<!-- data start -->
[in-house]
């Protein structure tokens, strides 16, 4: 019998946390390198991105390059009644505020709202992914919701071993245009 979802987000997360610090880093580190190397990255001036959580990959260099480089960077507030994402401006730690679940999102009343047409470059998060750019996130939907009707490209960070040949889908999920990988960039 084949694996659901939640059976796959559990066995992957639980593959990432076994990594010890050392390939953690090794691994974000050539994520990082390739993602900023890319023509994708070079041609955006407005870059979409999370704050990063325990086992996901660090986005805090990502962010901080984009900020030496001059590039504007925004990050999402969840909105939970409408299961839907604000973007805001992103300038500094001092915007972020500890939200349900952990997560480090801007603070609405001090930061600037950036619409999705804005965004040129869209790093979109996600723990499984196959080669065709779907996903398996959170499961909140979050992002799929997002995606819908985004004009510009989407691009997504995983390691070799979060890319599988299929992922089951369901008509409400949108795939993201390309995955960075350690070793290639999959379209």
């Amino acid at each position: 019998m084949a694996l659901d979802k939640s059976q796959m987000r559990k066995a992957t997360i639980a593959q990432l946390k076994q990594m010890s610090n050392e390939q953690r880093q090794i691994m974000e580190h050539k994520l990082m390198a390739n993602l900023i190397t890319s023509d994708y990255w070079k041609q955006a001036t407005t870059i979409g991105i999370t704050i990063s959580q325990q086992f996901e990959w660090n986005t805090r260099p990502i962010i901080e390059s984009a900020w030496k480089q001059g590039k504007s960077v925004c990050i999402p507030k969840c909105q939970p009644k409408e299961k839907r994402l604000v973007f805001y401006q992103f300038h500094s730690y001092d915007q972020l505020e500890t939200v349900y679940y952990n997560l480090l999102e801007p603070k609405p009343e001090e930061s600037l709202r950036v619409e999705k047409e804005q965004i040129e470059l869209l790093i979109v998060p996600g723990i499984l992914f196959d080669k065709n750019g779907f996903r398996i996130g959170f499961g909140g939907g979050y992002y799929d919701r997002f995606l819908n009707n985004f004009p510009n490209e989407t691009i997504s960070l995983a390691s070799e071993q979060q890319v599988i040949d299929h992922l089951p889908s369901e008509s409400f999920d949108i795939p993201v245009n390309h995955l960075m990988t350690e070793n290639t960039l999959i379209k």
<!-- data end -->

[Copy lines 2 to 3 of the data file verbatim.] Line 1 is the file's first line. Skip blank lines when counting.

């Protein structure tokens, strides 16, 4: 019998946390390198991105390059009644505020709202992914919701071993245009 979802987000997360610090880093580190190397990255001036959580990959260099480089960077507030994402401006730690679940999102009343047409470059998060750019996130939907009707490209960070040949889908999920990988960039 084949694996659901939640059976796959559990066995992957639980593959990432076994990594010890050392390939953690090794691994974000050539994520990082390739993602900023890319023509994708070079041609955006407005870059979409999370704050990063325990086992996901660090986005805090990502962010901080984009900020030496001059590039504007925004990050999402969840909105939970409408299961839907604000973007805001992103300038500094001092915007972020500890939200349900952990997560480090801007603070609405001090930061600037950036619409999705804005965004040129869209790093979109996600723990499984196959080669065709779907996903398996959170499961909140979050992002799929997002995606819908985004004009510009989407691009997504995983390691070799979060890319599988299929992922089951369901008509409400949108795939993201390309995955960075350690070793290639999959379209």
């Amino acid at each position: 019998m084949a694996l659901d979802k939640s059976q796959m987000r559990k066995a992957t997360i639980a593959q990432l946390k076994q990594m010890s610090n050392e390939q953690r880093q090794i691994m974000e580190h050539k994520l990082m390198a390739n993602l900023i190397t890319s023509d994708y990255w070079k041609q955006a001036t407005t870059i979409g991105i999370t704050i990063s959580q325990q086992f996901e990959w660090n986005t805090r260099p990502i962010i901080e390059s984009a900020w030496k480089q001059g590039k504007s960077v925004c990050i999402p507030k969840c909105q939970p009644k409408e299961k839907r994402l604000v973007f805001y401006q992103f300038h500094s730690y001092d915007q972020l505020e500890t939200v349900y679940y952990n997560l480090l999102e801007p603070k609405p009343e001090e930061s600037l709202r950036v619409e999705k047409e804005q965004i040129e470059l869209l790093i979109v998060p996600g723990i499984l992914f196959d080669k065709n750019g779907f996903r398996i996130g959170f499961g909140g939907g979050y992002y799929d919701r997002f995606l819908n009707n985004f004009p510009n490209e989407t691009i997504s960070l995983a390691s070799e071993q979060q890319v599988i040949d299929h992922l089951p889908s369901e008509s409400f999920d949108i795939p993201v245009n390309h995955l960075m990988t350690e070793n290639t960039l999959i379209k």